May 5th, 2014 03:27 PM
coming to grips with an LCR
Everybody has different types of hands. This fact did not quite register until I bought this very LITTLE Ruger revolver. I figured it was just buy-it-and-shoot-it.
The standard Tamer grip was rubbery/tacky, therefore a little difficult (but not impossible) to draw from a pocket (my choice of carrying). I purchased Ruger's bantam grip, which is about 1/2 inch shorter. It's smoother, but leaves my little finger with little or nothing to touch, which gives me less control over the re-coil, enough to sour me on this bantam grip, although it does slide out of the pocket nicely. (It will now be for sale.)
Yet these are not the real problems. This biggest problem has to do with my long, slender fingers, a problem I have never heard addressed on a blog.
If you have relatively long fingers and you wrap them around the LCR, your right index finger may touch the tip of your thumb of your other hand JUST at the point of firing, which leaves you scratching your left thumb with your right one, as you curl your finger, and (infuriatingly) JUST at the point of explosion. Your index nail on your firing hand is literally curlilng around through the trigger guard and digging across the end of your shooting thumb. Of course you can fire the gun, but all this is happening just as the round fires. That's the point at which there should not the least perturabation of a smooth curl of the trigger.
Now, it is possible to push your right thumb down and out the way with your left thumb, and I have done it; but it feels terrible.
I tried shimming the back of the grip with taped layers of various things to allow my finger not to curl so far around the trigger, but that feels awkward and unnatural.
My solution to this is (in my humble opinion) elegant:
I work in laboratory where there is lots of rubber hose lying around, especially pressure hose. I selected a piece of heavy-walled tubing that looks like very stiff neoprene. The OD is 1//2 inch, and the ID is 1/4 inch. I razored off about a 1/2 inch piece and slit it length wise. This gave me a hard piece of hose, but soft enough to collar around the trigger (closed side forward, of course). This shims the trigger forward about 1/4 inch , JUST enough for one thumb to clear the other, even at the rear limits of travel! The very large trigger guard of the LCR makes this easy.
Now I am in hog heaven, and can't wait to get back to the range. Now maybe I won't have to make any more trial-and-error purchases. The CT laser grip I just bought still has the clearance problem, but it now sports my trigger-modification, so it works great, with its checkered grip which slides out of a pocket nicely.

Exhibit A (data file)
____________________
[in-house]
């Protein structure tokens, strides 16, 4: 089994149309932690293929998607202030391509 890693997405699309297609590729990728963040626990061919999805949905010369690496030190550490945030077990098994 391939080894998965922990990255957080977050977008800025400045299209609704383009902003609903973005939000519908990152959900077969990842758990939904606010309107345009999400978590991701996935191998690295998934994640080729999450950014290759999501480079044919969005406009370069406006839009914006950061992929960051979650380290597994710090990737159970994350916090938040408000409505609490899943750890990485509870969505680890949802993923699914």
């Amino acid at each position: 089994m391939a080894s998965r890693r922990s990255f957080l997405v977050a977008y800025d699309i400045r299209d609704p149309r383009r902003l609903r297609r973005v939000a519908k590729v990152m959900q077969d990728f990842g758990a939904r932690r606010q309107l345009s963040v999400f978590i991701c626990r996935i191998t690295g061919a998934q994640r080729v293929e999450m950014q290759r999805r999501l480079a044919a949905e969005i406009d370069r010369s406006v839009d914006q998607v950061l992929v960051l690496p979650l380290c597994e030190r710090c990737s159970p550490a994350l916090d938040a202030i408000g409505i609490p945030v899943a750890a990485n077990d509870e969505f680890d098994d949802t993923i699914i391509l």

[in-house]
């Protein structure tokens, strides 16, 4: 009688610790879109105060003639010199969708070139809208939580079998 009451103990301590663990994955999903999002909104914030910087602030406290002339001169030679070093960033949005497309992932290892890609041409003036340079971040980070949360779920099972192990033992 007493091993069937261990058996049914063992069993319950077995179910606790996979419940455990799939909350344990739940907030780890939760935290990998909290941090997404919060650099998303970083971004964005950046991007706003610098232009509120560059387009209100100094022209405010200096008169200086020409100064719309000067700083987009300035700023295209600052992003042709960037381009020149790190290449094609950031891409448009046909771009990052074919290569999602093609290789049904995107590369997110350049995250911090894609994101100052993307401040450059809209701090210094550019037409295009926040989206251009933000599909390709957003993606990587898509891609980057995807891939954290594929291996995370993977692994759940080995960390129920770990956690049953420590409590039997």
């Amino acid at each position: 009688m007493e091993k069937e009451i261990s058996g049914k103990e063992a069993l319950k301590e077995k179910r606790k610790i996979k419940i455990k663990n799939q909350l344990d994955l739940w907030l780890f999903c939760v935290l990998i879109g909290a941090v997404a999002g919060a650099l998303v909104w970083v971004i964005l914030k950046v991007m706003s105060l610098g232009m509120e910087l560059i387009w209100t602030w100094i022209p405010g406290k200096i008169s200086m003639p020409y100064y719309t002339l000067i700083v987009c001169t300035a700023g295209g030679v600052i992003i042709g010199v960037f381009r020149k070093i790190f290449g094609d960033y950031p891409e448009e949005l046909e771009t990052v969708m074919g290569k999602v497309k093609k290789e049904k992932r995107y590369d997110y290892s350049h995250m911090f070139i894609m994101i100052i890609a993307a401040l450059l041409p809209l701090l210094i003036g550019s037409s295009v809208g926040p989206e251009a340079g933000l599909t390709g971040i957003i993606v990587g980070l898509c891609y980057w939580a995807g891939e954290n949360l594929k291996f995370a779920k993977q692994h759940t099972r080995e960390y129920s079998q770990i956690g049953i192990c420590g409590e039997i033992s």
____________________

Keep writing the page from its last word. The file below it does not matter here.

Anybody want to buy an LCR bantam grip for an LCR? It's almost brand new, with virtually no wear. It would be a good smooth grip for someone with smaller hands who carries by pocket. Just did not work out for me.
By the way, I even bought Eagle Grip's rosewood grip. Take note: it's very pretty (like all their stuff); but it fails to come up to the trigger guard, by about 1/8 to 1/4 inch. I got my money back.
Anyway, I thought this might help someone else with piano hands.
Maybe it makes the gun look tacky, but--hey--it's concealed! Also, it's hammerless. Ruger did not bill it as "handsome," only that it is great for what it is supposed to do, in my case deliver five +P 38's when and where I need them, with laser assist if need be.
I would be interested in hearing if anyone else has had this problem with a small handgun.
May 5th, 2014 03:31 PM
I really fouled up that explanation. Here's a do-over:
"If you have relatively long fingers and you wrap them around the LCR, your right grip finger may touch the tip of your thumb on that same hand, JUST at the point of firing, which leaves you scratching your right thumb with your trigger finger, as you curl your finger, and (infuriatingly) JUST at the point of explosion. Your index nail on your firing hand is literally curlilng around through the trigger guard and digging across the end of your shooting thumb. Of course you can fire the gun, but all this is happening just as the round fires. That's the point at which there should not the least perturabation of a smooth curl of the trigger."
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